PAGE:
Figure 16. In the same way that gas-guzzlers were a product of the era of cheap oil, the Piper Alpha disaster was in part a product of the oil-shocks of the 1970s, Reaganomics and Thatcherism

Figure 17. Statistics pertaining to death and injury should be considered against a range of factors, including the scale, complexity and adverse operating conditions of the North Sea oil and gas industry. Rigs and pipelines require constant maintenance

Figure 18. The rig sank thirty-six hours after the initial explosion

Figure 19. The Line Operations Safety Audit virtuous circle, from resourcing the audit to organisational change

Figure 20. Adverse events have complex origins

Figure 21. An obscenity in the world’s fifth largest economy?

Figure 22. The charred hulk of Grenfell Tower photographed nearly eleven months after the fire

Figure 23. Edwards’s innovative SHEL(L) model of aviation as a socio-technical system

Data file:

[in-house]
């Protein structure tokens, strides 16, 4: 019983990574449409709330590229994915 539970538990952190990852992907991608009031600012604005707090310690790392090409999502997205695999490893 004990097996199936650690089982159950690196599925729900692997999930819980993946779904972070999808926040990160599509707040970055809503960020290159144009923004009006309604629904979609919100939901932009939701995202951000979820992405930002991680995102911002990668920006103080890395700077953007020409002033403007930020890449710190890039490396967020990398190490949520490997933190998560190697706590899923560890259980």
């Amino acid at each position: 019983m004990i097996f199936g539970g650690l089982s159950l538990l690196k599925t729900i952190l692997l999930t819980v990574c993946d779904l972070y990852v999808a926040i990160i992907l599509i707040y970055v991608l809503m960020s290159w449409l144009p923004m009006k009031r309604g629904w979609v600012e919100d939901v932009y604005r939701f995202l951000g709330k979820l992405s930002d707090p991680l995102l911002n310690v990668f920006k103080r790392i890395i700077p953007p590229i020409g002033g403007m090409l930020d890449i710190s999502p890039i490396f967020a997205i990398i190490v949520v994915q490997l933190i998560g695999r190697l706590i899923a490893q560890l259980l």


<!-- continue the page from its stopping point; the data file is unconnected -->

Figure 24. In the Cold War motion-picture classic Fail-Safe, a malfunction in a tightly coupled, high-speed command-and-control computer sees a fleet of Convair B-58s tasked to destroy Moscow

| xi →


Table 1. Elements of a positive safety culture

Table 2. How a LOSA is performed

Table 3. LOSA’s TOCs

| xiii →


In a paper titled Advancing socio-technical systems thinking: A call for bravery, Davis, Challenger, Jayewardene and Clegg (2014: 171) observed: ‘Whilst [socio-technical systems thinking] has made an impact, we argue that we need to be braver, encouraging the approach to evolve and extend its reach. In particular, we need to: extend our conceptualization of what constitutes a system [and] apply our thinking to a much wider range of complex problems’. This is my contribution to Davis, Challenger, Jayewardene and Clegg’s call-to-arms.